The Overwintering Habitat

The Characteristics of the Overwintering Habitat

The oyamel forests of Mexico are remnants of boreal forests that advanced south with periods of glaciation. When the glaciers retreated, they were left as high elevation survivors, existing as isolated islands at 2400-3600 meters (7,800 – 11,700 feet).

In Mexico, forests cover one third of the land area, and more than half of this forested area is considered primary forest, one of the most diverse types of forests in the world.
The monarch butterfly overwintering habitat is described as a temperate forest, composed by oyamel (sacred fir) and pine (smooth-bark Mexican pine), with the scarce presence of the Mexican cedar tree and other tree species. The distribution of the species varies with the altitude, being the oyamel trees the ones who are adapted to the top of the Mountains (elevation between 2,400 and 3,900 meters). The oyamel forests are small, isolated areas that are distributed along the Transvolcanic Belt of Central Mexico. Descending to the base of the mountains, the oyamel and Mexican pine trees mixed together, creating a unique and beautiful pine-oyamel forest.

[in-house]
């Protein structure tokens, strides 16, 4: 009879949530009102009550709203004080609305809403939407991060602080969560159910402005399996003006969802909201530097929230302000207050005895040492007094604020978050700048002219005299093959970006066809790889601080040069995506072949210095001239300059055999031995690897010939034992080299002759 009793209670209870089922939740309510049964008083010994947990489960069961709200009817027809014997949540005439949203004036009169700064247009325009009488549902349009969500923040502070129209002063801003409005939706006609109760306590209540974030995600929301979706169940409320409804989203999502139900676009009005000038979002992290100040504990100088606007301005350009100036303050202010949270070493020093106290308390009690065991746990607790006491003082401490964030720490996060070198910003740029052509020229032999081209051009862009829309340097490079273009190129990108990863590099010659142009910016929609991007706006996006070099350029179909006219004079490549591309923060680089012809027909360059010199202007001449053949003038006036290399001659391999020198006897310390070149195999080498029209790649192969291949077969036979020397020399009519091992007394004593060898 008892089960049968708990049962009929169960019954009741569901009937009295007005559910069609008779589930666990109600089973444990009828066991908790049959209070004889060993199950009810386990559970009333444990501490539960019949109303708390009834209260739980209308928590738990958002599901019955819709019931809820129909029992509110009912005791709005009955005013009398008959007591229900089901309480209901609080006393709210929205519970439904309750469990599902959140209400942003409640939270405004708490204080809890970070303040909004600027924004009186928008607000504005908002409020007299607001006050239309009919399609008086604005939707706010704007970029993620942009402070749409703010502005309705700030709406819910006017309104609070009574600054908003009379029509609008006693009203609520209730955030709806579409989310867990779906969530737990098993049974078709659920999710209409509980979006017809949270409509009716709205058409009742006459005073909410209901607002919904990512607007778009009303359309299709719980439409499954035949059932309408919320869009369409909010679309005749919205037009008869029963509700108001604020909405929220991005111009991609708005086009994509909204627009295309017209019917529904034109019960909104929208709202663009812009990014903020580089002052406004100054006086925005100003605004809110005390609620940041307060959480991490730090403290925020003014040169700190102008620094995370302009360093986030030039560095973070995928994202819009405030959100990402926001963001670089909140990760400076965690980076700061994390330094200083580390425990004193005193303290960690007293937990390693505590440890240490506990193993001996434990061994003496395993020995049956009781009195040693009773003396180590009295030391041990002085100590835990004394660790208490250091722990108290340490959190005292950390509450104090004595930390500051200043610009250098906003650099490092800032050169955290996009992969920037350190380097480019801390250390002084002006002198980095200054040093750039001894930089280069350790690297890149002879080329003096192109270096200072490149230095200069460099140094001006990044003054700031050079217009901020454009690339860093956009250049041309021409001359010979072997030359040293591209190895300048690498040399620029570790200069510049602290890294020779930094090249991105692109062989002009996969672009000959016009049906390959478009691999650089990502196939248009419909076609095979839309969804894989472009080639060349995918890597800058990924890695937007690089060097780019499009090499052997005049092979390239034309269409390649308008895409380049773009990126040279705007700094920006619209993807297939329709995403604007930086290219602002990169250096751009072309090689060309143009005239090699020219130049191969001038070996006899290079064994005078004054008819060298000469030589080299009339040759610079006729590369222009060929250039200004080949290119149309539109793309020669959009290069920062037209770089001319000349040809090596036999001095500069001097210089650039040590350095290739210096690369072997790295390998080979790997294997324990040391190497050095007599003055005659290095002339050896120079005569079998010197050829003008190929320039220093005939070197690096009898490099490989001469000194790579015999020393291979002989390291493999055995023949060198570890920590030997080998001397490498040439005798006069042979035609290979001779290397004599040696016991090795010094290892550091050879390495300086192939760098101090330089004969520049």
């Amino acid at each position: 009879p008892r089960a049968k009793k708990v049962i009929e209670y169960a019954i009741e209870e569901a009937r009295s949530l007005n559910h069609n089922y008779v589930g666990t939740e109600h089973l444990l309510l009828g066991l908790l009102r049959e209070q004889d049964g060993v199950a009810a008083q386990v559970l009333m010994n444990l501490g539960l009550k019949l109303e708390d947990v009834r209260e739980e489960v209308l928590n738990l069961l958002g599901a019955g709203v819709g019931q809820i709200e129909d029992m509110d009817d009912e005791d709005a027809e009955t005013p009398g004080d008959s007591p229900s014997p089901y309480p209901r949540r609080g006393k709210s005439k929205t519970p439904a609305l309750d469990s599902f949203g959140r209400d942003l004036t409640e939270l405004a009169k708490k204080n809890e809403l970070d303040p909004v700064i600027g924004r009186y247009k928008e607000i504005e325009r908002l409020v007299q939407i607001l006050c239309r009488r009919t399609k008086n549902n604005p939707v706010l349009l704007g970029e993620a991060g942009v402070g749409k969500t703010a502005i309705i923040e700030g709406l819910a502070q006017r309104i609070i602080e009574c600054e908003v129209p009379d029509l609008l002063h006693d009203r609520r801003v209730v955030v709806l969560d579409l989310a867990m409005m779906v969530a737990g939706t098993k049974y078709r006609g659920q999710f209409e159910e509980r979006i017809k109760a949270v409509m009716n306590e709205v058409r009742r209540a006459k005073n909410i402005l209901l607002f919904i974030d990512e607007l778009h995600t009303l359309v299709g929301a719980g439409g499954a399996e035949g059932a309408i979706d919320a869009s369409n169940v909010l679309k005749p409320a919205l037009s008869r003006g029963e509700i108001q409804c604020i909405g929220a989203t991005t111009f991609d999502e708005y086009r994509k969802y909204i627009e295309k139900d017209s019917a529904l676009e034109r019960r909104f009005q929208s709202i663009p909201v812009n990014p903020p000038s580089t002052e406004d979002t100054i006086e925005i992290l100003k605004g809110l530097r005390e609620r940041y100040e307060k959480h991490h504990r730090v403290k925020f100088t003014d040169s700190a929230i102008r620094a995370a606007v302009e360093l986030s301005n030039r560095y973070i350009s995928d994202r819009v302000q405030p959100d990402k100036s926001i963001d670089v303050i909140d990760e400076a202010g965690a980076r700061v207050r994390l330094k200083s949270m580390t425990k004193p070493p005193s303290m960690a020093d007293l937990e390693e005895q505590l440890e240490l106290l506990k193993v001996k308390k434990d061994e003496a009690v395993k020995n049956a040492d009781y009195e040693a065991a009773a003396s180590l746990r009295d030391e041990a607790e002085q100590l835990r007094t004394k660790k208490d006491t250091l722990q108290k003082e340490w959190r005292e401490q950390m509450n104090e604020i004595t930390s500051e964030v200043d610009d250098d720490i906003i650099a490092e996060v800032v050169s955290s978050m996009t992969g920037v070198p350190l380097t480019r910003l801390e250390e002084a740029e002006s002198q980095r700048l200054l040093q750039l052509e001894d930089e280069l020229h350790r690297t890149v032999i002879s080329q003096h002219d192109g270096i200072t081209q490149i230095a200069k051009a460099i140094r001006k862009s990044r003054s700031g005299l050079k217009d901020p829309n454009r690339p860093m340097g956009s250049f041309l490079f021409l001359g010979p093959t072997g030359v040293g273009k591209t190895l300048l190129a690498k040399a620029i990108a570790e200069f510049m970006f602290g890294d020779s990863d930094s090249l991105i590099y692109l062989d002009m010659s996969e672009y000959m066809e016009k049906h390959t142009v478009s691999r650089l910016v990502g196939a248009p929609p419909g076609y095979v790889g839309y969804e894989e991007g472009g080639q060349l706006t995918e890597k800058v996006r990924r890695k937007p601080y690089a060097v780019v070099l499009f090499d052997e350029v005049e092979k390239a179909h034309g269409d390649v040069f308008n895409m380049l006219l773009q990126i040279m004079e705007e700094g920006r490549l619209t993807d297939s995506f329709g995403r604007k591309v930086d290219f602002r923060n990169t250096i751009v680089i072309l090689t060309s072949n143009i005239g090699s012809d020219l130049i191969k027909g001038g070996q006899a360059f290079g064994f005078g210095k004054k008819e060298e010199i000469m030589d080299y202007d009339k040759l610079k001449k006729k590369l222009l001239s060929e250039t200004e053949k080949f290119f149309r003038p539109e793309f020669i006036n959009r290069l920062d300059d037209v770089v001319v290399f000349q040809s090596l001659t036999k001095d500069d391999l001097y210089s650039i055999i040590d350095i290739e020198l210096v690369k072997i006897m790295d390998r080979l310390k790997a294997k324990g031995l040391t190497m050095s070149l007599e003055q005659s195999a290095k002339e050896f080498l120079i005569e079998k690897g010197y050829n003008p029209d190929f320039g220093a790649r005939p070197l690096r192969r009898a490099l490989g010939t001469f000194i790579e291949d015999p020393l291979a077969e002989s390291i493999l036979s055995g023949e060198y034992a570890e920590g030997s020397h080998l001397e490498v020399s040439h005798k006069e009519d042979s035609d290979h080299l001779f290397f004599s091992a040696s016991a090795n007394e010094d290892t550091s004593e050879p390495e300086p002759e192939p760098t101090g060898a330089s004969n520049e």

The Monarch Butterfly Biosphere Reserve protects the remnant islands of the oyamel forest (inside the core zone) and the pine-oyamel forest (inside the core and buffer zones). The main threat to the conservation of the oyamel and pine-oyamel forest is the rapid forest degradation due to different practices:

  • Commercial (legal or illegal) logging
  • Wood harvesting for domestic use
  • The agricultural practices that have left unused, degraded lands in the foothills of the overwintering sites.
  • Forests fires
  • Climate change

Zones of the Monarch Butterfly Biosphere Reserve (CONANP, 2001)

The distribution of this type of forest is very limited, and the extent and quality of this forest is constantly decreasing with the direct consequence the loss of local biodiversity—that includes several endemic species. Some of the endemic species are listed by IUCN as threatened or endangered.

Therefore, the loss of the oyamel and pine-oyamel forest not only jeopardizes the survival or the migratory monarch butterfly, but also many other endemic species who depend of this unique ecosystem.

The Monarch Butterfly Biosphere Reserve was established in the year 2000, protecting 56,259 hectares of oyamel and pine-oyamel forest.

In 2008 the Monarch Butterfly Biosphere Reserve was declared a World Heritage Site.